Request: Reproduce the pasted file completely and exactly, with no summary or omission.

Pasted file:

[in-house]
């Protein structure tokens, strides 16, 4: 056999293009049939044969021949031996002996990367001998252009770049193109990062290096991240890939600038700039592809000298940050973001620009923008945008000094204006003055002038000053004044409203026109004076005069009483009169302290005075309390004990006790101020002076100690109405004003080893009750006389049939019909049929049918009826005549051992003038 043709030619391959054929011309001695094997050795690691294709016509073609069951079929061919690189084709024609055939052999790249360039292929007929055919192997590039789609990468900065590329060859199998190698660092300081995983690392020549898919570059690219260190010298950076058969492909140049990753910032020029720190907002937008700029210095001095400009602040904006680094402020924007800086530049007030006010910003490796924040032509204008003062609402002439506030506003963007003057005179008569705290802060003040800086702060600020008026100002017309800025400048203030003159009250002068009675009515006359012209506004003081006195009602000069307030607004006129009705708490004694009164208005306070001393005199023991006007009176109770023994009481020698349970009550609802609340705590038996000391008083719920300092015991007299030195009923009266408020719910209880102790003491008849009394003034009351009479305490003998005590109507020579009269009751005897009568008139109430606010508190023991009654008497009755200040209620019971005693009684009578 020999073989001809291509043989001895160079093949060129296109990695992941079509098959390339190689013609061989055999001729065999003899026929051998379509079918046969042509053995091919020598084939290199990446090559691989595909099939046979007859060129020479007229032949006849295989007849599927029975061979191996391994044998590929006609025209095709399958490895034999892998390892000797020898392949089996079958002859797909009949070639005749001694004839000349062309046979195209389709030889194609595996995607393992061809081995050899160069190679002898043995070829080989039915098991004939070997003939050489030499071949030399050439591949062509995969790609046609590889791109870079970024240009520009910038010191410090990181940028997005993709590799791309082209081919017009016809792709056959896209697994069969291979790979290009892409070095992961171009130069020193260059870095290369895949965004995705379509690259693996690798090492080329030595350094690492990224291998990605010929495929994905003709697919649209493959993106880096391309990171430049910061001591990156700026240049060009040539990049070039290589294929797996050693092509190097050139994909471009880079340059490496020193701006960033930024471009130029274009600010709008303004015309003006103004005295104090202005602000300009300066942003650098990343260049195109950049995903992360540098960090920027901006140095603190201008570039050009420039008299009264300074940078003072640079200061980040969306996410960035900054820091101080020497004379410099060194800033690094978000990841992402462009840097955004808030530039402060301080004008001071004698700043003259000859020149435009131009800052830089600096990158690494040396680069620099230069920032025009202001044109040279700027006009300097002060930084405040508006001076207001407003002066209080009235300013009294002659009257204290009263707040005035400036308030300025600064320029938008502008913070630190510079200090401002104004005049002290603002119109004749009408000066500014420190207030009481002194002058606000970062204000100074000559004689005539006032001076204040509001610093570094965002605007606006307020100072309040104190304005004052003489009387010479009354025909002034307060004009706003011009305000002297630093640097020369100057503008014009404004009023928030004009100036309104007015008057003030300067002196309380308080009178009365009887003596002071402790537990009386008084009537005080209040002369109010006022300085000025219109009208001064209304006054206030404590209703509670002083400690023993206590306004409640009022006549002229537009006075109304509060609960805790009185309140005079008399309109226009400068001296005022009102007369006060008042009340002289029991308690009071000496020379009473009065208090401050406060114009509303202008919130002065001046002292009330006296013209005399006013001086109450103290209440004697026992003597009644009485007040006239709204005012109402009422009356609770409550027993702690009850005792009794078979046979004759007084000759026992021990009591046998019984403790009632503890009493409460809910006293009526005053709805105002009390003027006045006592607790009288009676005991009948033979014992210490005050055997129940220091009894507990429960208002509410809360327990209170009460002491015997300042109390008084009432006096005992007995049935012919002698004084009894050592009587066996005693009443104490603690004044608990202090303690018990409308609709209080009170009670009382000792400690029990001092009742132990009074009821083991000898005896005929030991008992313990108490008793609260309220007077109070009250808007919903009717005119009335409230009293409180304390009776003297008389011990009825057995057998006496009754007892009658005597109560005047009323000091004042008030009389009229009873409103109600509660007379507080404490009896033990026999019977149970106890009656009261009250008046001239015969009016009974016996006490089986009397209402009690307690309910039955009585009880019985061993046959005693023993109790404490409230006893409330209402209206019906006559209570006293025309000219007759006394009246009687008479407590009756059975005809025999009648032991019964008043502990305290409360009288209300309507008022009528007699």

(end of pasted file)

[in-house]
């Protein structure tokens, strides 16, 4: 056999293009049939044969021949031996002996990367001998252009770049193109990062290096991240890939600038700039592809000298940050973001620009923008945008000094204006003055002038000053004044409203026109004076005069009483009169302290005075309390004990006790101020002076100690109405004003080893009750006389049939019909049929049918009826005549051992003038 043709030619391959054929011309001695094997050795690691294709016509073609069951079929061919690189084709024609055939052999790249360039292929007929055919192997590039789609990468900065590329060859199998190698660092300081995983690392020549898919570059690219260190010298950076058969492909140049990753910032020029720190907002937008700029210095001095400009602040904006680094402020924007800086530049007030006010910003490796924040032509204008003062609402002439506030506003963007003057005179008569705290802060003040800086702060600020008026100002017309800025400048203030003159009250002068009675009515006359012209506004003081006195009602000069307030607004006129009705708490004694009164208005306070001393005199023991006007009176109770023994009481020698349970009550609802609340705590038996000391008083719920300092015991007299030195009923009266408020719910209880102790003491008849009394003034009351009479305490003998005590109507020579009269009751005897009568008139109430606010508190023991009654008497009755200040209620019971005693009684009578 020999073989001809291509043989001895160079093949060129296109990695992941079509098959390339190689013609061989055999001729065999003899026929051998379509079918046969042509053995091919020598084939290199990446090559691989595909099939046979007859060129020479007229032949006849295989007849599927029975061979191996391994044998590929006609025209095709399958490895034999892998390892000797020898392949089996079958002859797909009949070639005749001694004839000349062309046979195209389709030889194609595996995607393992061809081995050899160069190679002898043995070829080989039915098991004939070997003939050489030499071949030399050439591949062509995969790609046609590889791109870079970024240009520009910038010191410090990181940028997005993709590799791309082209081919017009016809792709056959896209697994069969291979790979290009892409070095992961171009130069020193260059870095290369895949965004995705379509690259693996690798090492080329030595350094690492990224291998990605010929495929994905003709697919649209493959993106880096391309990171430049910061001591990156700026240049060009040539990049070039290589294929797996050693092509190097050139994909471009880079340059490496020193701006960033930024471009130029274009600010709008303004015309003006103004005295104090202005602000300009300066942003650098990343260049195109950049995903992360540098960090920027901006140095603190201008570039050009420039008299009264300074940078003072640079200061980040969306996410960035900054820091101080020497004379410099060194800033690094978000990841992402462009840097955004808030530039402060301080004008001071004698700043003259000859020149435009131009800052830089600096990158690494040396680069620099230069920032025009202001044109040279700027006009300097002060930084405040508006001076207001407003002066209080009235300013009294002659009257204290009263707040005035400036308030300025600064320029938008502008913070630190510079200090401002104004005049002290603002119109004749009408000066500014420190207030009481002194002058606000970062204000100074000559004689005539006032001076204040509001610093570094965002605007606006307020100072309040104190304005004052003489009387010479009354025909002034307060004009706003011009305000002297630093640097020369100057503008014009404004009023928030004009100036309104007015008057003030300067002196309380308080009178009365009887003596002071402790537990009386008084009537005080209040002369109010006022300085000025219109009208001064209304006054206030404590209703509670002083400690023993206590306004409640009022006549002229537009006075109304509060609960805790009185309140005079008399309109226009400068001296005022009102007369006060008042009340002289029991308690009071000496020379009473009065208090401050406060114009509303202008919130002065001046002292009330006296013209005399006013001086109450103290209440004697026992003597009644009485007040006239709204005012109402009422009356609770409550027993702690009850005792009794078979046979004759007084000759026992021990009591046998019984403790009632503890009493409460809910006293009526005053709805105002009390003027006045006592607790009288009676005991009948033979014992210490005050055997129940220091009894507990429960208002509410809360327990209170009460002491015997300042109390008084009432006096005992007995049935012919002698004084009894050592009587066996005693009443104490603690004044608990202090303690018990409308609709209080009170009670009382000792400690029990001092009742132990009074009821083991000898005896005929030991008992313990108490008793609260309220007077109070009250808007919903009717005119009335409230009293409180304390009776003297008389011990009825057995057998006496009754007892009658005597109560005047009323000091004042008030009389009229009873409103109600509660007379507080404490009896033990026999019977149970106890009656009261009250008046001239015969009016009974016996006490089986009397209402009690307690309910039955009585009880019985061993046959005693023993109790404490409230006893409330209402209206019906006559209570006293025309000219007759006394009246009687008479407590009756059975005809025999009648032991019964008043502990305290409360009288209300309507008022009528007699």